Compare the above to your criticizing Christian evolutionists for supposing that God-assisted Evolution would answer your additional criticism (that Godless evolution could not produce such a dramatic “hominid to human” transition). Why should anyone bear that kind of counter-assertion, and silently accept such criticism, when the whole point of BioLogos is to show why God’s involvement in evolution is not the “odd man out” scenario - - but the most likely one?

Why would you defend the intentional mis-statement of natural history (even by your standards of natural history), and rebuke the man who says God’s existence and intentions are the best answer to the solution?


(Antoine Suarez) #74

The first “writings” are usually supposed to appear in Sumer and are dated at 3,500 BCE (5,500 years ago). Do you have any evidence for dating “writings” 10,000 years ago or before?

Regarding your claims I would be thankful to know which of the two following positions you endorse:

  1. Adam and Eve were placed in a “separate place” and once they “made the wrong choice, they were driven out into this earth” between 50-10,000 years ago. Here they met a population of “other human beings” who were endowed with free will but were not biologically descended from them (Adam and Eve). These “other human beings” „were made aware of God through Adam and his descendants". The “current human population” is biologically descended not only from Adam and Eve but also from these “other human beings”, and therefore cannot be considered genetically descended from a single couple.

  2. Adam and Eve were placed in a “separate place” and once they “made the wrong choice, they were driven out into this earth” between 50-10,000 years ago. At this time Adam and Eve were the only human beings on earth but they reproduced biologically and their descendants „were made aware of God through Adam”. All human populations reported in Genesis and the “current human population” are genetically descended from the single couple Adam and Eve.

Your clarification will help me to better understand what you mean.


(GJDS) #75

I need to point out that it has been some time since I have reviewed information on periods of time that can be equated with records of human activity, so I hope you can accept the approximations inherent in my response. The earliest “records” as I recall are of Australian aborigines who constructed a cave that the press reported as the earliest ‘Stonehenge’ in its construction and size and features, and this was dated at about 30,000 years. I recall mounds and caves that in various parts of Europe that may also be dated in the thousand to ten-thousand years ago. The mountains of evidence refers to more recent times, and this data has been used in a paper that models the current population commencing from a couple at about 10,000 yrs ago. If you do not have a copy, I can try and find it for you. Thus my time frame is approximate, but it is in the thousands and not the 10-100million time frame.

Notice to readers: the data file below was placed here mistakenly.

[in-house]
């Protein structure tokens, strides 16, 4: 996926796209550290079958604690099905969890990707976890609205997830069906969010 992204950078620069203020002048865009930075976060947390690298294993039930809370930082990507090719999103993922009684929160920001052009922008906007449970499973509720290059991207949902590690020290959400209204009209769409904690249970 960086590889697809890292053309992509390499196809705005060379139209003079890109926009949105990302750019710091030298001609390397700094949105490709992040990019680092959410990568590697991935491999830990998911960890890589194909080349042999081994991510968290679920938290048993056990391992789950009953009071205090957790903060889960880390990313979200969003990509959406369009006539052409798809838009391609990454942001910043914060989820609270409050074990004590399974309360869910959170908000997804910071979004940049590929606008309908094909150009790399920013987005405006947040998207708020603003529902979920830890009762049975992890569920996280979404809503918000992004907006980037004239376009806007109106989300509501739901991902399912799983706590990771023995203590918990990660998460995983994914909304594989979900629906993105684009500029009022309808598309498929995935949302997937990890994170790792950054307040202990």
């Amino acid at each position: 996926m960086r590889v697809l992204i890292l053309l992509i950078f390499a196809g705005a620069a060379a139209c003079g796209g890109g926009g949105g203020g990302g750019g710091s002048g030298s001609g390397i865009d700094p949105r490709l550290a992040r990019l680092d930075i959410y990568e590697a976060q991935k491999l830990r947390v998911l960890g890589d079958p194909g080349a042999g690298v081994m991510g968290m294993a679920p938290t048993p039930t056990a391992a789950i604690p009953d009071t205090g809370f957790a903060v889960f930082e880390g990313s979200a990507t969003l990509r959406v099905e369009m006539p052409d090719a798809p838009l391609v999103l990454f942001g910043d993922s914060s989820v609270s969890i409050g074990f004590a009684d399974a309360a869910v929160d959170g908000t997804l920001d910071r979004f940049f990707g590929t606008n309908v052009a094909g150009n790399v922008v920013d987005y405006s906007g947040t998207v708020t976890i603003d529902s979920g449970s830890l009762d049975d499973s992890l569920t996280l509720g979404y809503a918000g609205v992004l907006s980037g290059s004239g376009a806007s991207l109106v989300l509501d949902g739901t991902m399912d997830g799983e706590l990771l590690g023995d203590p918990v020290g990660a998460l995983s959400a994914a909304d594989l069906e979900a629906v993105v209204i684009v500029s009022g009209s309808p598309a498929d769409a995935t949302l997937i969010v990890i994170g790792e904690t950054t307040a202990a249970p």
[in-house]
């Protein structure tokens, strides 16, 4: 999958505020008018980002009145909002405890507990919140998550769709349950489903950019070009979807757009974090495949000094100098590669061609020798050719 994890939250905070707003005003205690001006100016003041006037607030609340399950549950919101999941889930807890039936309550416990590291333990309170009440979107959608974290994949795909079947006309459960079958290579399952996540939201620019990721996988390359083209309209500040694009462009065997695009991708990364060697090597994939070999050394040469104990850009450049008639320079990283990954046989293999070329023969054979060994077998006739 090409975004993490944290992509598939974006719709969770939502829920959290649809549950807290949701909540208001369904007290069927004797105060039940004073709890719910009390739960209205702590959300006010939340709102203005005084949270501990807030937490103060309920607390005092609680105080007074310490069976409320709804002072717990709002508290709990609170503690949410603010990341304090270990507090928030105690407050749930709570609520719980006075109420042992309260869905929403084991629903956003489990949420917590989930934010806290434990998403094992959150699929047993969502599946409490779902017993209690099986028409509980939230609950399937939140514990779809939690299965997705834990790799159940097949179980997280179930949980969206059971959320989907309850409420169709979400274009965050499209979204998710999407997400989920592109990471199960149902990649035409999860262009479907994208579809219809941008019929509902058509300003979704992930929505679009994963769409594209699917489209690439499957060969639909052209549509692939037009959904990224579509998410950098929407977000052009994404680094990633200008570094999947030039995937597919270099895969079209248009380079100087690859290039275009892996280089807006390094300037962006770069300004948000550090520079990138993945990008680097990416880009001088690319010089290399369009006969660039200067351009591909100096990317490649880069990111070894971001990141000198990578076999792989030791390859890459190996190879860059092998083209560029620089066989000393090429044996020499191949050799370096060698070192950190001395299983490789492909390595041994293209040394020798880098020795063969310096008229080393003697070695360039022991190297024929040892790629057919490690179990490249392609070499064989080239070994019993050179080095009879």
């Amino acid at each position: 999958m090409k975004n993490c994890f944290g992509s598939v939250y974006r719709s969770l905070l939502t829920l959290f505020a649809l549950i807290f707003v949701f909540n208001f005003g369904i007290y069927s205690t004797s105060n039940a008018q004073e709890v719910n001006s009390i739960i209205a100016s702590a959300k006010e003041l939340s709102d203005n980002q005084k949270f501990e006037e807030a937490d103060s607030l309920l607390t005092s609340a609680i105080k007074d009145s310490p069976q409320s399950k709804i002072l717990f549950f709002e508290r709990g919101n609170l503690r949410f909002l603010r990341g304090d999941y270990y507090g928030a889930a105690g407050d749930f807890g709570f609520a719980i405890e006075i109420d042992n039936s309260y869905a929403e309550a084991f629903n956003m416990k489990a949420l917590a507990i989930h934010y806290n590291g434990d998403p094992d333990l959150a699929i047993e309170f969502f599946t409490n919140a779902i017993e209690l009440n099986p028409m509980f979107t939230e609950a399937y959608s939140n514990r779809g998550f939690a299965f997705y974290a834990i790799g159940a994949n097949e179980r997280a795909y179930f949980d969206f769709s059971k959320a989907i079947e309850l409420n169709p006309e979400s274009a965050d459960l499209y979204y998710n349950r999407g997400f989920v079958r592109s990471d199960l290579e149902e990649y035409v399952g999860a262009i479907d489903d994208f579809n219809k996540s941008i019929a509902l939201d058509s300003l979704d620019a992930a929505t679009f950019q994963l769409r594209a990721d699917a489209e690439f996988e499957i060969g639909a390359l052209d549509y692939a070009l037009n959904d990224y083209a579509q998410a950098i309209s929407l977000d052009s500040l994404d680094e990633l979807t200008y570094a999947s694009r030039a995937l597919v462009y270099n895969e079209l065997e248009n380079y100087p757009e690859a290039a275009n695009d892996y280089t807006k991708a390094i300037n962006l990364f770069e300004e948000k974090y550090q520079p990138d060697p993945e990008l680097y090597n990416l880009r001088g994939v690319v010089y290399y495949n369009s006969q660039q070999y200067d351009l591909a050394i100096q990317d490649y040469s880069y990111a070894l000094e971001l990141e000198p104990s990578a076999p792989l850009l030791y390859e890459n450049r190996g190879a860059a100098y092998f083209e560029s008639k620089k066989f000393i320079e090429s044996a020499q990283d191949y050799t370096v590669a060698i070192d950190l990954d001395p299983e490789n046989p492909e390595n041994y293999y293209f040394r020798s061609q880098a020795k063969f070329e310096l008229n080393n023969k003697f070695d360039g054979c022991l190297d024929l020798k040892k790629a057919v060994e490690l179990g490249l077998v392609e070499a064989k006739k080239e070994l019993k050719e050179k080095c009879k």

I would endorse a view that accepts Adam and Eve as a distinct couple endowed by God with free will and who communed directly with God. I would also accept as an aside that other biological humans could have existed at that time - however I elaborate on this by discussing God’s law, and the importance of Adam and Eve as a creative act that impacted on all of the Creation, including other biological humans. Obviously that needs considerable discussion and I cannot get into that now.

Within this brief comment, I accept the view that all of humanity are descendent from Adam and Eve (as the stochastic model shows) but biologically/genetically the human race contains biological material from other humans - this would be qualified by the term “true humans” which would be derived through Adam and Eve.

I trust that makes my point a little clear, although I think my points may raise more questions than answers on this site.


(Antoine Suarez) #76

Thanks Al Leo for this clarification regarding your understanding of the term “propensity to sin”.

In my view, the discussion we are holding in this thread brings to light three main different positions about the state in which “Adam and Eve” were created, which are summarized in the following (where the first part in curly brackets { } seems to be common to all three positions):

Position I
{God created “Adam and Eve” (the first human persons) by endowing Homo sapiens creatures with free will to sin or not to sin, and thus with the real possibility to sin.
They made their choice based on what they judged to be the consequences.
God gave them an innate moral sense to help govern the exercise of that free will.